During his days with the Wisconsin Badgers, Derek Watt brought it all.
For four years, he was the lead blocking back for the likes of Montee Ball, James White, Melvin Gordon and Corey Clement from 2012-15. He could also catch the ball out of the backfield, reeling in 30 receptions during his time in Madison.
There also picked up certain offensive personnel that showcased him as a variation of a tight end.
"Derek was a guy that had it all in one package," running backs coach John Settle said last month during fall camp.
Now, as the No. 1 fullback for the San Diego Chargers, Watt brings his skill set to the NFL and could play a huge role in the AFC West team’s offense.
For all rookies, there’s an adjustment period, but Watt noted that his role in San Diego’s offense is very similar to what he played at UW.
“It’s a new offense, it’s different terminology, and it’s complex,” Watt told B5Q in late August. “You definitely have to do your work in the classroom, and it’s your job to know what to do. Coaches say all the time the fastest way out of here and fastest off the field is not knowing what to do. That was kind of a big thing when I came in here. I was going to do everything I could to learn the playbook quickly, and I feel like I was able to do and show that to the coaches and do what they asked me to do.”
Selected in the sixth round of the 2016 NFL Draft, Watt was reunited with his former partner in the backfield in Gordon. In 2014, the Heisman Trophy finalist rushed for 2,587 yards — second-most in FBS history.
The Chargers hope the two can rekindle that fire, as Gordon led the team in rushing (641 yards) but had what many consider a disappointing rookie campaign.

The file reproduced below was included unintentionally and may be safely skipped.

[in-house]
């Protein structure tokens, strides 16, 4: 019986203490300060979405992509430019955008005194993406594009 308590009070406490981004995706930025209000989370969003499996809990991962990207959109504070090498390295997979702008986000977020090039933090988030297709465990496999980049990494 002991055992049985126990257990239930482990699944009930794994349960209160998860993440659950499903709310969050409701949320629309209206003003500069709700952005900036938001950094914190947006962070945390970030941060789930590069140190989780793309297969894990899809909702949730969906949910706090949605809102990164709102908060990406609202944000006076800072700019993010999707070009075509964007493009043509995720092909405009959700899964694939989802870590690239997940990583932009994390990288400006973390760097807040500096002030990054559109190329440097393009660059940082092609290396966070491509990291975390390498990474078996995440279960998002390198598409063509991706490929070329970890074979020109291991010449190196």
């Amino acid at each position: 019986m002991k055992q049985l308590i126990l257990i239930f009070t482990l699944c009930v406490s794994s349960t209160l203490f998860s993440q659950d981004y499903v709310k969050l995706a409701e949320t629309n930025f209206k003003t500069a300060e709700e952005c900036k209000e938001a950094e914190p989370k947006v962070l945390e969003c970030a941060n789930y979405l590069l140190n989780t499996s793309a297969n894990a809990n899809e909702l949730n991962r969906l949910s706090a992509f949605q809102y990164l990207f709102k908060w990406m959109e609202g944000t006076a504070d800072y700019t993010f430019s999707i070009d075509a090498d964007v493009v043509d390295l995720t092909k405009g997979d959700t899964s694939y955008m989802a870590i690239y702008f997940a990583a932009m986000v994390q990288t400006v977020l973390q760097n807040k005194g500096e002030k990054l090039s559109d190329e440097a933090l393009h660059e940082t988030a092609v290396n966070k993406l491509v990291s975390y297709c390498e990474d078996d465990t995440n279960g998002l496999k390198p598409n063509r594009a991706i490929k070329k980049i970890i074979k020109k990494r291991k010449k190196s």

“Melvin -- while I was at Wisconsin — we were extremely close, good buddies on and off the field so we just got that type of chemsitry,” Watt said. “With training camp, we kind of picked up right where we left off and getting comfortable with each other again in seeing the same things and reading the same things in regards to what we’re seeing on the defensive side of the ball.”
The fullback position is & always will be relevant when it comes to @BadgerFootball. Proud to have passed the torch to those guys.— Derek Watt (@DerekWatt34) September 10, 2016
Despite being two time zones away, Watt’s still kept in touch with his former teammates — especially those in his position group that will see the field often in 2016.
"Whether it’s where my first step is, or who I should be reading on certain plays, he’s definitely an ear to listen to whenever I’m struggling or if I’m doing well," true sophomore fullback Alec Ingold said during fall camp. "He likes to give me feedback, and it’s cool to keep in contact with him."
Watt mentioned he spoke with the fullbacks, including Leon Jacobs — who had converted to fullback from inside linebacker in the fall. Knowing the intricacies of the role, the Pewaukee native wanted to pass down the knowledge to an intriguing group that also features redshirt junior Austin Ramesh.
"It’s a position where you really gotta commit to it and be physical and be versatile and try to do a different things with those guys" Watt said. "They’re all very talented. They bring some different things to the table."
While giving attention back to his former teammates, Watt earned his roster spot with the Chargers during training camp, beating out undrafted rookie Chris Swain. He will now play in his first NFL game again on Sunday against the Kansas City Chiefs (1 p.m. ET, Arrowhead Stadium, CBS).
When speaking with him back in August, Watt still remembers that phone call from Chargers personnel, a feeling he described as “extreme happiness” for his friends and family. He seems set to make an impact on a team looking to compete in a daunting division.
“With the location, you can’t really beat San Diego,” Watt said. “People talk all the time about the weather, it’s tough to beat out here. It couldn’t have been a better location, better spot for me. The guys are great here, the coaching staff’s awesome and everything’s been great so far.”